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Reading/Writing UTF8 with filestreams


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#1 Juliean   GDNet+   -  Reputation: 2454

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Posted 30 May 2014 - 08:35 AM

Hello,

 

I've just recently come across the problem that I cannot load certain vowels like ä, ü, ö from my xml-files. I'm using a std::wfstream, so how do I configure it to load those characters? (when I load it now, I always get 2 nonsense-chars from the one supposed-to-be widechar).

 

I tried:

std::wfstream m_stream;

std::locale locale("");
m_stream.imbue(locale);

m_stream.open(stFilename.c_str(), std::ios::in);

but it doesn't work, regardless of whether I open the stream before or after, even though my machine is set to german. Any ideas?



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#2 BitMaster   Crossbones+   -  Reputation: 3934

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Posted 30 May 2014 - 09:32 AM

What exactly do you mean by "nonsense-chars"? It's expected for ä, ü or ö to be encoded as two bytes in UTF8.

 

If you know your file is encoded in UTF8, you should open it as an std::fstream, not an std::wfstream. Load your text as an std::string (that's the nice thing about UTF8 - everything fits into normal chars). If you need it as something else (like UTF16 or UTF32) use an UTF conversion library of your choice.



#3 Juliean   GDNet+   -  Reputation: 2454

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Posted 30 May 2014 - 09:41 AM


What exactly do you mean by "nonsense-chars"? It's expected for ä, ü or ö to be encoded as two bytes in UTF8.

 

Yeah, I meant just that, I got one char with value 195 (A with ~ on top) and another one with 132. I was not aware that this was supposed to be that way.

 

I am using std::wstring throughout my engine though, and do a lot of manual text parsing, where I require those chars to fit in one wchar_t.

 

So I quess I have to use a conversion libary? Do you recall any on top of your head whose source is available & whose licence allows me to compile the code within my engine? Don't really want to add another external dependency...



#4 BitMaster   Crossbones+   -  Reputation: 3934

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Posted 30 May 2014 - 09:56 AM

195 means the top three bits are 110. That's the start of a two byte UTF8 for everything from U+0080 to U+07FF (Wikipedia has an explanation of that).

 

I'm usually not converting away from UTF8 but shouldn't codecvt int C++11 do the job?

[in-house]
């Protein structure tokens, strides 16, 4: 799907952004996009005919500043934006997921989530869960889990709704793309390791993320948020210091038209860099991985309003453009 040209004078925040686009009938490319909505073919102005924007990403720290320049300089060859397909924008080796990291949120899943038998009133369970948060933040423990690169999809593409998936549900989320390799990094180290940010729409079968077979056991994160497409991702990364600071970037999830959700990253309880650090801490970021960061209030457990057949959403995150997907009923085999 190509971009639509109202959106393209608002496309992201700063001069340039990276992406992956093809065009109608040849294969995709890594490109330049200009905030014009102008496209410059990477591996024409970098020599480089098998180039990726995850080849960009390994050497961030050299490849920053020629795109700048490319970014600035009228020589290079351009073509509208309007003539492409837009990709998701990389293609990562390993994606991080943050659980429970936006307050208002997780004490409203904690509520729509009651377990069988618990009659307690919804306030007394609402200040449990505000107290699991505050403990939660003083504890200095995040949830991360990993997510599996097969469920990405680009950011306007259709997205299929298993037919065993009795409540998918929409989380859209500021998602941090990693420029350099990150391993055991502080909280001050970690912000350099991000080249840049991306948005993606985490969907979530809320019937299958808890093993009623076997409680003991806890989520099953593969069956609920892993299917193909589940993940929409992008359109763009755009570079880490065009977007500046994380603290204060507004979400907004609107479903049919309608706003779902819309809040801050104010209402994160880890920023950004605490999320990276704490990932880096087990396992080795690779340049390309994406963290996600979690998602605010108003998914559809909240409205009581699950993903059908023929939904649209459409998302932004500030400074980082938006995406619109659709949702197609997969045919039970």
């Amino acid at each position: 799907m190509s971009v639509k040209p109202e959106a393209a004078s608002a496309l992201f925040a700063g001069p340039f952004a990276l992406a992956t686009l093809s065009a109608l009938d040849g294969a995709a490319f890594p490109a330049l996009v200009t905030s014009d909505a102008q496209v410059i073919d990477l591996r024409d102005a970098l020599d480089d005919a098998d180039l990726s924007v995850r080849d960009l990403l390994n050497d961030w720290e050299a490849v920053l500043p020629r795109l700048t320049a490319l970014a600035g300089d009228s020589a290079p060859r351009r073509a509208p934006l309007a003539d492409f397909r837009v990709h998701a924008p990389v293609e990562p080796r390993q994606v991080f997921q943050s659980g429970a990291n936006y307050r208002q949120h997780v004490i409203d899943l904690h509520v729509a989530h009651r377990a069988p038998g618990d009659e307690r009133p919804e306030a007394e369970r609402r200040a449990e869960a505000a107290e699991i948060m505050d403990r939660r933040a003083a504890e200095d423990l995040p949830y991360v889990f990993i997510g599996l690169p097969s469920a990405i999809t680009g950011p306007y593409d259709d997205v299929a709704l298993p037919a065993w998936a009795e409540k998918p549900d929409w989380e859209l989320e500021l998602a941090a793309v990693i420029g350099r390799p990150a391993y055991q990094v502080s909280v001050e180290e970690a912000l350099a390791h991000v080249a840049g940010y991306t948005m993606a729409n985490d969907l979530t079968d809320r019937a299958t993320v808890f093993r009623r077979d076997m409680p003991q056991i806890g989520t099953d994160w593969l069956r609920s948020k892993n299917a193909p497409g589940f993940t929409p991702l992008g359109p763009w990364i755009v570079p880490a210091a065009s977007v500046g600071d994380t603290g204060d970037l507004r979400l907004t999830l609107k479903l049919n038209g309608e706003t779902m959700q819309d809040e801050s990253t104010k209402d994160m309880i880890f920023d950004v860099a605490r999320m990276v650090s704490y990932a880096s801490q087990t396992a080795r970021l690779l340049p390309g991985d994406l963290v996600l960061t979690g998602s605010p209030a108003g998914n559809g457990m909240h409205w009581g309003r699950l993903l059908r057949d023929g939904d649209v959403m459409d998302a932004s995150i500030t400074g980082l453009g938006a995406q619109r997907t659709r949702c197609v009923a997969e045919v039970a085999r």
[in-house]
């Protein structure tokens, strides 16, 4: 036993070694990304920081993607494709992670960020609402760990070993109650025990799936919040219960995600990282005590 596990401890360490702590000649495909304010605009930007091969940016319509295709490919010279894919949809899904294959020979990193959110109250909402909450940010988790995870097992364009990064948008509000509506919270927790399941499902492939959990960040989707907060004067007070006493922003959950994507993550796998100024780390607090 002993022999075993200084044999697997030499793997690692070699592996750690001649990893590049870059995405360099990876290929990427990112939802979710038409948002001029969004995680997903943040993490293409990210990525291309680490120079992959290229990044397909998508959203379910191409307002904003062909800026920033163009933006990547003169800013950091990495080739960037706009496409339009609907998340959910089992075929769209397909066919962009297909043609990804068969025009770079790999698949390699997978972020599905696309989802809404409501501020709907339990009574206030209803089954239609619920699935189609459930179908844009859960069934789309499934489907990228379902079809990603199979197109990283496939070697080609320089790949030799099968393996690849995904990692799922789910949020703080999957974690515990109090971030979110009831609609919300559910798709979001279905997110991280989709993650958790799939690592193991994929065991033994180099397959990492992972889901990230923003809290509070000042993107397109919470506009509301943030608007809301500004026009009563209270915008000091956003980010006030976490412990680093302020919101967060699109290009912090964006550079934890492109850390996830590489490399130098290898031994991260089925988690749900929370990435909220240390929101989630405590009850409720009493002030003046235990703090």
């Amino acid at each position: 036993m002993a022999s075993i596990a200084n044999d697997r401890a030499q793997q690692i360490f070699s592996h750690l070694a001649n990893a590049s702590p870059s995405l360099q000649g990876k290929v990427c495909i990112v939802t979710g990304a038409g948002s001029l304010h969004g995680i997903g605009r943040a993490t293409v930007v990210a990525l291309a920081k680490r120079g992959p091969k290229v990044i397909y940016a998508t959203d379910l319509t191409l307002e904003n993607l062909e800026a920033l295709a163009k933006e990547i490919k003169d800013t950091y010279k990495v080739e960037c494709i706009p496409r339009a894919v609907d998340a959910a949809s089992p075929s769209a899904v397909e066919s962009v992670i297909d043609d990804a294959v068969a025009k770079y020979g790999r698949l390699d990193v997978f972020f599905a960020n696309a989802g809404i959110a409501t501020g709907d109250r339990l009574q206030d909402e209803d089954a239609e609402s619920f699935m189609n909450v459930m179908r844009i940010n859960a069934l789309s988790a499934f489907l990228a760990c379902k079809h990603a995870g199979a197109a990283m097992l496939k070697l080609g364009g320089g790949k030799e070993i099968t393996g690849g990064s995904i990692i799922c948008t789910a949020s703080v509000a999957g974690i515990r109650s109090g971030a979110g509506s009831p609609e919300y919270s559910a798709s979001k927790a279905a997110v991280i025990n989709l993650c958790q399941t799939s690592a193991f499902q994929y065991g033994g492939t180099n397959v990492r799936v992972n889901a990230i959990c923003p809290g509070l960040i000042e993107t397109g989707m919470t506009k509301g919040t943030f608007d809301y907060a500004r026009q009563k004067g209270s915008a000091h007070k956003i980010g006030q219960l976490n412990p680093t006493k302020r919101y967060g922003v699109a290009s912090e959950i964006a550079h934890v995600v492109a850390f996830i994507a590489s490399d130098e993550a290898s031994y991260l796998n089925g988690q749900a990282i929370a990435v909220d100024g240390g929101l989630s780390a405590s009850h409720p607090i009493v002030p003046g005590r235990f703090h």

#5 Juliean   GDNet+   -  Reputation: 2454

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Posted 30 May 2014 - 10:19 AM


I'm usually not converting away from UTF8 but shouldn't codecvt int C++11 do the job?

 

I tried it, but without success:

 

See anything wrong about my usage? the std::u16string still contains 195,132 in the first two entries though, for loading I'm using a std::fstream now. From what I've read though std::wfstream should already use the right codecvt-overload anyways... any ideas?

 

EDIT: Got it, this does the trick:

		void Parser::ParseValue(Node& node)
		{
			std::string stValue("");

			// parse value until next token is encountered
			while(m_stream)
			{
				char c = m_stream.peek();
				if(c == '<')
					break;

				m_stream.get(c);

				if(c == '\n')
					m_line++;
				else
					stValue += c;
			}

			std::wstring_convert<std::codecvt_utf8_utf16<wchar_t>, wchar_t> conversion;
			const auto stValueW = conversion.from_bytes(stValue);

			node.SetValue(stValueW);
		}

was supposed to use wstring_convert. This still mystifies me as the translated char of 'Ä' e.g. translates to 196, which would fit nicely into the UFT8-space, also the thing about std::wfstream being supposed to do the conversion themselfes... now I have some more workload when loading these files, plus I've got to apply this everywhere. Now, Ok, I don't have that many file accesses except that XML parser of mine, shouldn't be much of a trouble...


Edited by Juliean, 30 May 2014 - 10:30 AM.


#6 SeanMiddleditch   Members   -  Reputation: 5325

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Posted 30 May 2014 - 12:34 PM

I am using std::wstring throughout my engine though, and do a lot of manual text parsing, where I require those chars to fit in one wchar_t.


Down this path lies madness. wstring is in a compiler/vendor-specific format with no standards. The vendor formats are often either broken (UCS-2) or wasteful (UCS-4) or just useless (ASCII/EBCDIC). Just use a regular 8-bit std::string and interpret it as UTF-8 anywhere it matters (which is surprisingly few places outside of display). Convert to wide strings only in places you have to, like when talking to native OS path routines on certain platforms (or better, use a library that abstracts those details and just works in UTF-8 itself). The price of converting a path here and there is completely swamped by the price of the actual I/O itself, so don't worry about perf.